Failing Law Schools

That is the title of a new book by Professor Brian Tamanaha of Washington University in St. Louis. He’s a law professor who sees that lawschool costs are far out of line with the value to students and have become a huge economic barrier. He discusses his book in this IHE interview.

Tamanaha indicts the “arms race” for prestige among schools as responsible for much of the huge increase in cost to earn a JD over the last 30 years. Students don’t learn their contracts, civil procedure, torts, and so on any better today, but they have to spend far more to take their courses. One could learn any legal topic quite well without ever stepping foot in a law school, but in most states you can’t take the bar exam without first graduating from an ABA accredited law school.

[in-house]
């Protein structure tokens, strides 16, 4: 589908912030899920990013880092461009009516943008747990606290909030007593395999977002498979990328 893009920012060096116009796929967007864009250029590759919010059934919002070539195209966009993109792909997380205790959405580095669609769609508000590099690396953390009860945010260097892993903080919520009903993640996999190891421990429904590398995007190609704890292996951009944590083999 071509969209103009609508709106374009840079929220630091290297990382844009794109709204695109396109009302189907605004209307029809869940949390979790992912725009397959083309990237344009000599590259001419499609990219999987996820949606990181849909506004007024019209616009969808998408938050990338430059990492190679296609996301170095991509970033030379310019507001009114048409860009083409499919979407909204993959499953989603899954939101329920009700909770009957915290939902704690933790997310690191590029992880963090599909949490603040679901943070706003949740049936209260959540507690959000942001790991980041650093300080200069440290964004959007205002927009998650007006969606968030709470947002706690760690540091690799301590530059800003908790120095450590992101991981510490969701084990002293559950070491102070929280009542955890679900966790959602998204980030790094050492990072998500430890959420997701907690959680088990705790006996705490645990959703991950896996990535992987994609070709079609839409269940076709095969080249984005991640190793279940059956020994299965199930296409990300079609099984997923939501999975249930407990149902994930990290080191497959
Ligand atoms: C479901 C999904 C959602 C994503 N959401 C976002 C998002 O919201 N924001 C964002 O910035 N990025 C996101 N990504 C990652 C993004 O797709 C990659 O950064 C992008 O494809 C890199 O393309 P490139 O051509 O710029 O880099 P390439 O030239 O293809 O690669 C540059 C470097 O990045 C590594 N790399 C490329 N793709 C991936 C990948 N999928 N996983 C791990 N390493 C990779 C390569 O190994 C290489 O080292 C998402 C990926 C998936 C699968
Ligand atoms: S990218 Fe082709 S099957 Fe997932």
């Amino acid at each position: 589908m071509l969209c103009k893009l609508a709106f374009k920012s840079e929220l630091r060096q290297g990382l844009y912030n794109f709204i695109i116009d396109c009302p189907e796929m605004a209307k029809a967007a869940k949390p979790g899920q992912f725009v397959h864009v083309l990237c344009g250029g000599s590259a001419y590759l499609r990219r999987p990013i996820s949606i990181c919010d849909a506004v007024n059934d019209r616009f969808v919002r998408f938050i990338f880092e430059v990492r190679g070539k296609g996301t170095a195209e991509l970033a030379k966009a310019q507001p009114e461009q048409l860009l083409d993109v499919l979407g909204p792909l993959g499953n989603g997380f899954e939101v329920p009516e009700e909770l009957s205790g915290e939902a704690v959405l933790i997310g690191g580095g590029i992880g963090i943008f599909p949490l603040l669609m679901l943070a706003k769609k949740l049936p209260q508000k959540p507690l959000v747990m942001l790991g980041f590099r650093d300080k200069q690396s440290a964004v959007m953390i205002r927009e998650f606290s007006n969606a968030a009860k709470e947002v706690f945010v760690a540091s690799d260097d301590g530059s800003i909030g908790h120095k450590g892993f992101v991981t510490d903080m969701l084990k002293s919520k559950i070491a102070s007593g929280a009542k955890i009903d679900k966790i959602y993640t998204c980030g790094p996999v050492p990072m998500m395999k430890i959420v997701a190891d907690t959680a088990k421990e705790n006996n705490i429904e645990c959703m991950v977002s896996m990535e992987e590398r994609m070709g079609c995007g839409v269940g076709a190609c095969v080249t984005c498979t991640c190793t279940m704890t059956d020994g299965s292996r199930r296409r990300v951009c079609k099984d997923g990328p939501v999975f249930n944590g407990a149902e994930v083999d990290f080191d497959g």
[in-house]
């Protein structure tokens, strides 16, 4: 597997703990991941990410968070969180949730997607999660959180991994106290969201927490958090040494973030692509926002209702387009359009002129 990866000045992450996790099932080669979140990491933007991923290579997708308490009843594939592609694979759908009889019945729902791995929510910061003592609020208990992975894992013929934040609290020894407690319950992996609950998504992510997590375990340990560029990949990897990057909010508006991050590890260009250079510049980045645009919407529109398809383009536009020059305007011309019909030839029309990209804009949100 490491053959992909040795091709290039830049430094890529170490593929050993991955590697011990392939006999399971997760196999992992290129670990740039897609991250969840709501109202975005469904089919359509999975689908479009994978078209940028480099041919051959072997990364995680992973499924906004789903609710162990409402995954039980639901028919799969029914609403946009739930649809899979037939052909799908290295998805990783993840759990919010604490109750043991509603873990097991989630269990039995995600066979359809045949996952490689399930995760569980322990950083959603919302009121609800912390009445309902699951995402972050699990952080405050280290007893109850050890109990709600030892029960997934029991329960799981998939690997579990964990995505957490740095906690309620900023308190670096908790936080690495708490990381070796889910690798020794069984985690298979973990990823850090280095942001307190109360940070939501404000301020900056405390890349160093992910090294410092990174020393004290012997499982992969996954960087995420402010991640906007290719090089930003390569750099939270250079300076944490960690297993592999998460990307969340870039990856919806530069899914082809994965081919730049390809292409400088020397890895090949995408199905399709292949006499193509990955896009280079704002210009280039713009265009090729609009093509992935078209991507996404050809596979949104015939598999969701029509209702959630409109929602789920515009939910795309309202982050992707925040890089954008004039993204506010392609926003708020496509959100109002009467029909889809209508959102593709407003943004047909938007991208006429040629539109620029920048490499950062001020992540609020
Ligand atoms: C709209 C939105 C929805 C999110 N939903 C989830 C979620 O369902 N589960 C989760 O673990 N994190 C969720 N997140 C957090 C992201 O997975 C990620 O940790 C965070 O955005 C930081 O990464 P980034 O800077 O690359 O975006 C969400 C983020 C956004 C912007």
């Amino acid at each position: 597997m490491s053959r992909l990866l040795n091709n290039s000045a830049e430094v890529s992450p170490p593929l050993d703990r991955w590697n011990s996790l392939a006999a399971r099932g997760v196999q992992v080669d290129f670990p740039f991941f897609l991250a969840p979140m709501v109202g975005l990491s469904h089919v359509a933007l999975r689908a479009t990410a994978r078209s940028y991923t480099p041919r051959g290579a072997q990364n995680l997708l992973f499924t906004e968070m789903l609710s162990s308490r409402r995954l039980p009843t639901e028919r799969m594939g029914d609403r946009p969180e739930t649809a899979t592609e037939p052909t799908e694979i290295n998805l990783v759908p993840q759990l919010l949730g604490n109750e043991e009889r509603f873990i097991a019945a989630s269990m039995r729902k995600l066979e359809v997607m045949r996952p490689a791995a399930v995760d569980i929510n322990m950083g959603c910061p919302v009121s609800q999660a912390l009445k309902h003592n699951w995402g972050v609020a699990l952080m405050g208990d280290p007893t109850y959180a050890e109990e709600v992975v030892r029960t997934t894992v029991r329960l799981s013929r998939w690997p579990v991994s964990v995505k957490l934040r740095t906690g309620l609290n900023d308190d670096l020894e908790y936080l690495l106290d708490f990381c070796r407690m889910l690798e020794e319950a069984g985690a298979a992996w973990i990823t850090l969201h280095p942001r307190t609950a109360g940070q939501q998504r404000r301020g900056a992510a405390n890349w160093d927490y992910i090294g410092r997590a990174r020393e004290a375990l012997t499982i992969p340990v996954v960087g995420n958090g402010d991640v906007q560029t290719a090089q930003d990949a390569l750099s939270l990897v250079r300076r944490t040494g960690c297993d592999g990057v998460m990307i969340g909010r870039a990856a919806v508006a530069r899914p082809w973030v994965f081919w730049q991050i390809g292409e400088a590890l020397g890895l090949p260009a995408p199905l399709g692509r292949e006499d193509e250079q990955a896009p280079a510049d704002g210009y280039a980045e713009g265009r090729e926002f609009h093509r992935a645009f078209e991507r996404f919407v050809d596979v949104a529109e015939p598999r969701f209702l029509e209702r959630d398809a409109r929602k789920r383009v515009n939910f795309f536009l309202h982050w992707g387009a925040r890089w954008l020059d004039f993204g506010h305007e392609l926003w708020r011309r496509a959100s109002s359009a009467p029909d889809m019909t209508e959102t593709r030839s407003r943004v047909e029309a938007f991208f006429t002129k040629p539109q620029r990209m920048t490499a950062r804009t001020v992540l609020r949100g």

George Leef — George Leef is the director of research for the John William Pope Center for Higher Education Policy. He holds a B.A. from Carroll College (Waukesha, Wis.) and a J.D. from ...

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